Music megastar Sting has taken to social media to promote a single featuring hundreds of North children.
A song featuring hundreds of North schoolchildren has won the support of international music megastar Sting.
The Tyneside-born musician has been putting his promotional clout behind the single, Border to the River, before the song's release by Newcastle College's record label, Push Puzzle Records, tomorrow.
The song features the voices and instruments of children from across Newcastle and The Northumbrian Ranters.
Sting was born in Wallsend, as Gordon Matthew Sumner in 1951. His mum Audrey was a hairdresser and dad Ernest was a milkman. He became interested in playing music during his teens, practising at the Buddle Arts Centre and recording at the Impulse Sound Studios in Wallsend. And he has never forgotten his roots and realises the importance of youngsters being given opportunities in the music business.
He is now lending his support to the Music Partnership North between Newcastle and Northumberland music services, Newcastle College and Sage Gateshead.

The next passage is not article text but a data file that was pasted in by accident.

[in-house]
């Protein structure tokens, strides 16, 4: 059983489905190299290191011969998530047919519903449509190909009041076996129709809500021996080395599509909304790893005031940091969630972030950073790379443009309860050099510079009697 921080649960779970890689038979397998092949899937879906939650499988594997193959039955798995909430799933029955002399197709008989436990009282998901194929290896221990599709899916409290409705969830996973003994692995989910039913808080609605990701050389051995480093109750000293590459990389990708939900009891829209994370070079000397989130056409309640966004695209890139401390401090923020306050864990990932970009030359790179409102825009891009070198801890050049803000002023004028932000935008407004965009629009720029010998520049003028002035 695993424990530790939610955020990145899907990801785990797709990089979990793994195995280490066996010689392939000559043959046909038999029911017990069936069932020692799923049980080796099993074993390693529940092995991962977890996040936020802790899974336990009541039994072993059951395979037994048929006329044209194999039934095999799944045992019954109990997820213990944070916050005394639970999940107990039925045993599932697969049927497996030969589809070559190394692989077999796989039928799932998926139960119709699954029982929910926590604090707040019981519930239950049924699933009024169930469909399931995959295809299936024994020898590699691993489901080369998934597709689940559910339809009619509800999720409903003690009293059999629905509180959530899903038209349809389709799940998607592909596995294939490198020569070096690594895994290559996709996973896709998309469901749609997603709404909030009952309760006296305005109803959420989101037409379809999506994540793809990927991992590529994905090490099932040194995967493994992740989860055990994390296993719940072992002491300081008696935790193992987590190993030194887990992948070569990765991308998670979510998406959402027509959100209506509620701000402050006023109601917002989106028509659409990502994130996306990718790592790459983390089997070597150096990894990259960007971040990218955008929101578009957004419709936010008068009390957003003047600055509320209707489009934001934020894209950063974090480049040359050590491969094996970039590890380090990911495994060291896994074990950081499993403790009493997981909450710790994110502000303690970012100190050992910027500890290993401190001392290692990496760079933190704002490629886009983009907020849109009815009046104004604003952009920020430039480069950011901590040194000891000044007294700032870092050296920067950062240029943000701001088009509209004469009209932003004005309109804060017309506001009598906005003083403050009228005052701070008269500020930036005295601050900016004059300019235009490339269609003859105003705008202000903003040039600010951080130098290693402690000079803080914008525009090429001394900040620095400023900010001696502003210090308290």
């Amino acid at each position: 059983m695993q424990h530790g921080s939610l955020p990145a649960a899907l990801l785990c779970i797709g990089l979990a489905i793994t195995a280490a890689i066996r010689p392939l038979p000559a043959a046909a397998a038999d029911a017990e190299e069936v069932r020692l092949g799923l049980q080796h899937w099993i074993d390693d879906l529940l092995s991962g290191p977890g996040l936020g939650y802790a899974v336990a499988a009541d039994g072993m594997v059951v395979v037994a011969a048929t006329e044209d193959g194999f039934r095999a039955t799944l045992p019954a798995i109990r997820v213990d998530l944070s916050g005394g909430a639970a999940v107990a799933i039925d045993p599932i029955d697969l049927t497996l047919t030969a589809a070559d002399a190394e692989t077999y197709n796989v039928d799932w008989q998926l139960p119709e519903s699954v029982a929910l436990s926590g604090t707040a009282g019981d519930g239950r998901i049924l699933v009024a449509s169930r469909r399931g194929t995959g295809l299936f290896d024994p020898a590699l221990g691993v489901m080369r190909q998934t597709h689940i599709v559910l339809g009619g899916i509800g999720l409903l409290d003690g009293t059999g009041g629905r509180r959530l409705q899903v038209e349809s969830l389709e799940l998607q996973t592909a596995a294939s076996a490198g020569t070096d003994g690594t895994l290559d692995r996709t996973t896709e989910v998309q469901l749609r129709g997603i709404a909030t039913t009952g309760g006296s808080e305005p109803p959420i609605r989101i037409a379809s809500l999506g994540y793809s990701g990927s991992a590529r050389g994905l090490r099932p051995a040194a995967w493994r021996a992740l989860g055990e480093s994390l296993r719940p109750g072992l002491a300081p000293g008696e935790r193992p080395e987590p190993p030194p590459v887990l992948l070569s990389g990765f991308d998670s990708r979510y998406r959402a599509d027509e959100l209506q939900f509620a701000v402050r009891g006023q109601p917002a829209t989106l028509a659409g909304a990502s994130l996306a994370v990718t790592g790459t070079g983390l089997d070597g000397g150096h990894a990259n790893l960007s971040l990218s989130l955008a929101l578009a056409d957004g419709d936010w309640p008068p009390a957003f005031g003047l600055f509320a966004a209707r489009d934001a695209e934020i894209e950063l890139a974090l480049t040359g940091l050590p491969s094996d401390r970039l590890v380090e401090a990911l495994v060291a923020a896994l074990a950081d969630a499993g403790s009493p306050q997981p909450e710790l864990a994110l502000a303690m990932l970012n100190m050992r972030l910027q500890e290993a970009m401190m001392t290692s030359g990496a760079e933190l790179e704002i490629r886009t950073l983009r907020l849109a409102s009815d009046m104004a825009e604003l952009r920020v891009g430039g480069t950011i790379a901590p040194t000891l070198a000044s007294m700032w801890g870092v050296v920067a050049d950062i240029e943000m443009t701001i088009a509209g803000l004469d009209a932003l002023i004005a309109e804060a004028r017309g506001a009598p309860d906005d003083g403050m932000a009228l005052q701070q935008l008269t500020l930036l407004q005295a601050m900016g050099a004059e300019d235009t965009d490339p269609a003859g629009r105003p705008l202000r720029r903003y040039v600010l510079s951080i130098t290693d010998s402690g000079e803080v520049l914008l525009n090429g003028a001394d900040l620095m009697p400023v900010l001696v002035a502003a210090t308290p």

Sting, who has been Tweeting about the single's upcoming release, said: "From the first moment I picked up a guitar as a young boy in Wallsend, music has been the most important part of my life. Music Partnership North will give children across the North East the chance to discover a lifelong love of music. The region has a great creative atmosphere and legacy and as this song demonstrates, music is very much alive and an important part of people's lives."
The song will also be played before Newcastle's game against Crystal Palace next Saturday. It will be available to download from tomorrow through digital music retailers, such as iTunes, Amazon, Google and Spotify.
All revenue generated will go to Music Partnership North to promote music making through similar projects in the region's schools.
(c) Evening Chronicle by Ruth Lognonne